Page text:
Plan Risk Management
This lesson focuses on plan risk management. In risk, there are 6 processes: Plan Risk management (planning) Identify Risks (planning) Perform Qualitative Risk Analysis (planning) Perform Quantitative Risk Analysis (planning) Plan Risk responses (planning) Control Risks (monitoring and controlling) toggle_content title="Transcript" Welcome to Cybr...
This lesson focuses on plan risk management. In risk, there are 6 processes:
- Plan Risk management (planning)
- Identify Risks (planning)
- Perform Qualitative Risk Analysis (planning)
- Perform Quantitative Risk Analysis (planning)
- Plan Risk responses (planning)
- Control Risks (monitoring and controlling)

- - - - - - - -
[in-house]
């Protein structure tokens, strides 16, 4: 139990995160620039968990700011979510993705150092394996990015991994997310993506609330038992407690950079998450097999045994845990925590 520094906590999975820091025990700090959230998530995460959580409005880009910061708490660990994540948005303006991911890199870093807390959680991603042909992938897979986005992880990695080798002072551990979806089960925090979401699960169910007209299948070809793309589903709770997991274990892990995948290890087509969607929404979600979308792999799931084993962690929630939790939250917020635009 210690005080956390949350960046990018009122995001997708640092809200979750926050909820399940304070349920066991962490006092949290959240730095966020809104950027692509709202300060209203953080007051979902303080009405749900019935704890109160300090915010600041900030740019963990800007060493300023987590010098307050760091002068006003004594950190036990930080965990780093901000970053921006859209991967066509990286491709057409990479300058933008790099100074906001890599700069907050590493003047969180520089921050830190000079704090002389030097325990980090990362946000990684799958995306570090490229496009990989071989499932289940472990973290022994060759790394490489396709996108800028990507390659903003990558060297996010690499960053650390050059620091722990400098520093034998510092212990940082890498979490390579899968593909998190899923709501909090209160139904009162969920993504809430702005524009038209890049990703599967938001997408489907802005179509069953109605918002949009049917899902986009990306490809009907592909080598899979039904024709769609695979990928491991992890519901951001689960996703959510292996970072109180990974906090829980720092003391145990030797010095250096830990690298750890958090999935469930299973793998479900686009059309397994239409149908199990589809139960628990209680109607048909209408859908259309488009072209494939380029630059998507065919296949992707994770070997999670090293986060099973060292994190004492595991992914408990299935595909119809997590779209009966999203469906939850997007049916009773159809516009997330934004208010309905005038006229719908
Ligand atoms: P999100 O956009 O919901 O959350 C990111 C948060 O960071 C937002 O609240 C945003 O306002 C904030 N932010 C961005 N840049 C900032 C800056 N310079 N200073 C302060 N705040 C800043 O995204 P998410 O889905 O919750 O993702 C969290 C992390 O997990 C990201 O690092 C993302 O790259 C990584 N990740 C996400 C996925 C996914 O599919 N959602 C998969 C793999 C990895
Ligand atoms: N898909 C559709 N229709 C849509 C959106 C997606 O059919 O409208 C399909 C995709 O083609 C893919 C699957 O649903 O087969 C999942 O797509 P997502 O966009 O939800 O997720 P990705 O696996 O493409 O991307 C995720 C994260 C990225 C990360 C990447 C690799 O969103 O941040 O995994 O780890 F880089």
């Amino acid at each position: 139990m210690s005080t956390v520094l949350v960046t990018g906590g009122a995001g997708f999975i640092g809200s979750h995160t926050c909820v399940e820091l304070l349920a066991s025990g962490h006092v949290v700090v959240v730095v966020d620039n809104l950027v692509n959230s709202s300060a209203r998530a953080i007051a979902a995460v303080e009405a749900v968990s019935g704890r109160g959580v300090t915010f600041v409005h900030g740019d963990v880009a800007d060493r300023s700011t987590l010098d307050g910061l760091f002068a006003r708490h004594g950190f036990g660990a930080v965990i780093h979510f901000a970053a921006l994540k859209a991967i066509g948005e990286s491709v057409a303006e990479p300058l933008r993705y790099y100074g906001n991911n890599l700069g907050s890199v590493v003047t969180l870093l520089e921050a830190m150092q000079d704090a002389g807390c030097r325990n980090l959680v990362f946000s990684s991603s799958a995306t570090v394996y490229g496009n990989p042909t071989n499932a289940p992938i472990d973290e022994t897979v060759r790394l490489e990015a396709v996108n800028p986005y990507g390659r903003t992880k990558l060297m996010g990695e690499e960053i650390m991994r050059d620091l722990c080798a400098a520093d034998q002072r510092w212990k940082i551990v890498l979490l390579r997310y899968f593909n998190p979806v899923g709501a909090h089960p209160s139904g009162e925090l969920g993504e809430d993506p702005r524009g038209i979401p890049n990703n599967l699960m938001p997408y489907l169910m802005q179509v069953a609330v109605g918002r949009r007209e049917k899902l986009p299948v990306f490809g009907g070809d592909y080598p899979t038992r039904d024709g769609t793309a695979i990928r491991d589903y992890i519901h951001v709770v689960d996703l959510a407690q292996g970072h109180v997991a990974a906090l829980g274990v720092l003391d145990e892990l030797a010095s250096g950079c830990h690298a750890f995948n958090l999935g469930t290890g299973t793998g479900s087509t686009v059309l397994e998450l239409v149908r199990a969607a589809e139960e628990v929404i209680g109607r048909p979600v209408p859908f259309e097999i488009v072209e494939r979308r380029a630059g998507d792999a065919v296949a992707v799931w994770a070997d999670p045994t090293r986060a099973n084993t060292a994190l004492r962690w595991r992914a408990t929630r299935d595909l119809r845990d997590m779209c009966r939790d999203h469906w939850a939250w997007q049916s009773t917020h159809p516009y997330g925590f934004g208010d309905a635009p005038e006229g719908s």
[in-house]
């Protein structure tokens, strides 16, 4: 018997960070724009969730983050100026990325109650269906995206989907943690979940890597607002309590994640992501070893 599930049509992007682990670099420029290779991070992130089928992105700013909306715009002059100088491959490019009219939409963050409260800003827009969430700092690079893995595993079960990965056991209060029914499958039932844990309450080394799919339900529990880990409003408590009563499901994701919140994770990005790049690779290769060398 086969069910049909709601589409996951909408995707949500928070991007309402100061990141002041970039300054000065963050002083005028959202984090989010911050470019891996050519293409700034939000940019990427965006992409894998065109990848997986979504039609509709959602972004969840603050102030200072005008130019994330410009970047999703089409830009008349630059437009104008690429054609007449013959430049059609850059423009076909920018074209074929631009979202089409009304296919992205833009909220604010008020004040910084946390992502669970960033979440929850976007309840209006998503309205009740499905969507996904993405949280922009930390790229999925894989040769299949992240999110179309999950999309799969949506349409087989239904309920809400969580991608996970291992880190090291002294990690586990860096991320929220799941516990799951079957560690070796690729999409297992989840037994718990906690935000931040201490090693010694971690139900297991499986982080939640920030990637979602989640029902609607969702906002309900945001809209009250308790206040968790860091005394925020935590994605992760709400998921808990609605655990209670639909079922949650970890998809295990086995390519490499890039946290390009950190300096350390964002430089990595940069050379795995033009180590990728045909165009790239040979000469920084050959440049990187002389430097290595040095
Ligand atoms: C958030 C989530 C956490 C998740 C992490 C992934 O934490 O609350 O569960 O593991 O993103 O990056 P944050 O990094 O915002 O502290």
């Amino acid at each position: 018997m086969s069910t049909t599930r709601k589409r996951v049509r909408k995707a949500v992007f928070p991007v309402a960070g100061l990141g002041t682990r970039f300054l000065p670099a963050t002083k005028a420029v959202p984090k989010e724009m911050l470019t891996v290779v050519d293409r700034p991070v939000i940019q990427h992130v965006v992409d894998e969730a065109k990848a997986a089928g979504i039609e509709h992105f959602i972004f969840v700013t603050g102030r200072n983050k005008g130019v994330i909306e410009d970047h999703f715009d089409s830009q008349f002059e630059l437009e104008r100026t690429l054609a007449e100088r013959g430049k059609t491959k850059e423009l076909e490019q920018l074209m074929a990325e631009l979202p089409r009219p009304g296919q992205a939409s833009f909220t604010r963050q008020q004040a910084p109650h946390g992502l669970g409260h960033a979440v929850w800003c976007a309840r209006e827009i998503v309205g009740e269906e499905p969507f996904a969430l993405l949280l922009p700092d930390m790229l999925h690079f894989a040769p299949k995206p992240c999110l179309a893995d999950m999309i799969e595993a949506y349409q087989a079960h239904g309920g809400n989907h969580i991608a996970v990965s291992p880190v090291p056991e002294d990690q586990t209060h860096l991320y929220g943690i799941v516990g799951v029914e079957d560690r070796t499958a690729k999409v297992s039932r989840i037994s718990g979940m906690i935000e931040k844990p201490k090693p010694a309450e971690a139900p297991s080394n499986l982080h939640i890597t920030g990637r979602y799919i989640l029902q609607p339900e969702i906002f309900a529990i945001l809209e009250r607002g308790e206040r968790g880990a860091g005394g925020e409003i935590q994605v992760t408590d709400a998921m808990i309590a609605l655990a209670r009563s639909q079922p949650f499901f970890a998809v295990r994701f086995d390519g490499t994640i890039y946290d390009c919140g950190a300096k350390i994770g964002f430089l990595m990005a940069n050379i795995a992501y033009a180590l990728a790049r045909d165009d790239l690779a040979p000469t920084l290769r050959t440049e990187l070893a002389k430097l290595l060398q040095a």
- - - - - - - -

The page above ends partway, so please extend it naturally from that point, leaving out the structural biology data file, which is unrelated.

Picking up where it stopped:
[toggle_content title="Transcript"] Welcome to Cybrary. My name is Vincent McKeown I am the subject matter expert for the project management certification. Today we are going to go over the risk knowledge area. In the project management certification, there are five process groups, ten knowledge areas and 47 total processes. Under the five process group, there is initiation, planning, monitoring controlling, execution, and closing. Under the ten knowledge areas, there is integration, scope, time, cost quality, human resources, communication, risk, procurement and stakeholder. Under the five process groups and ten knowledge areas, there are total 47 individual processes that are within the table. Today we are going over risk, so there is plan risk management, which is under planning, identifying risk actually these under planning are for monitoring controlling, but there is risk management, identifying risk, perform qualitative risk analysis, and perform quantitative risk analysis. Qualitative deals with characteristics. Anything except the numbers. quantitative is number based. Plan risk responses and under monitoring controlling there is control risk. Going back, this is how risk fits in with those different 47 processes. If you notice, there are the ten knowledge areas to the left and the five process groups on the top and these are how many processes falling within each of these knowledge areas. Start off with plan risk management. Plan risk management is the process that creates the risk management plan. Which acts as the rubric for risks and for risk management. For every knowledge area, there is a plan that sets out how you are going to execute that knowledge area. The input for this is the project management plan, the project charter, the stakeholder register, enterprise environmental factors, and organizational process assets. The project management plan if you have watched the other videos, each one of these knowledge areas, you are assessing the risks. Under scope, time cost, you are evaluating, how scope can happen, how time could increase or how time can decrease cause the risk can be beneficial or it can be a bad thing for the project. Your project charter is your baseline for the whole, project. It is the initial document. Your project charter is going to provide high level risks that could occur. Stakeholder register, you are going to have inputs from all your stakeholders. Your stakeholder register is going to identify them so you can reach out to them to see if they have any risk to contribute or any inputs on that. Enterprise environmental factors...your project is going to have its own organization so the enterprise environmental factor is evaluating how risk affects. Organization process assets...your company might have tools or templates that you can use for developing your risk management plan. Tools are analytical techniques, expert judgements, and meetings. The risk management plan addresses the methodologies used to manage risks. Risk-related roles and responsibilities, budget estimate for risk related activities, guidelines for using contingency and management reserves, and impact of risk activities on the schedule. One of the tools is a risk breakdown structure. This is going to breakdown each area into a smaller, mental things you can determine what those risks are so this is known as decomposition. This is the consumer upgrade, I have identified design, programming, equipment and facility modifications. Under design, will my designs meet the requirements? So I can look at that a little bit further. Under programming, what's the complexity of doing all those computer programming to like to an AMX or cost-drawn controller? Equipment, did I get the cost right during my estimate. Would that cost increase. Would that equipment be available. Facility modifications, a company has to rely on other organizations to install power. If I'm installing a projector, chances are the client will have to contract out who will be installing that power and if it will be available on time. If I'm putting my screen up, they're probably going to have to do structural support, like in the ceiling so that become a risk if those things aren't done. [/toggle_content]
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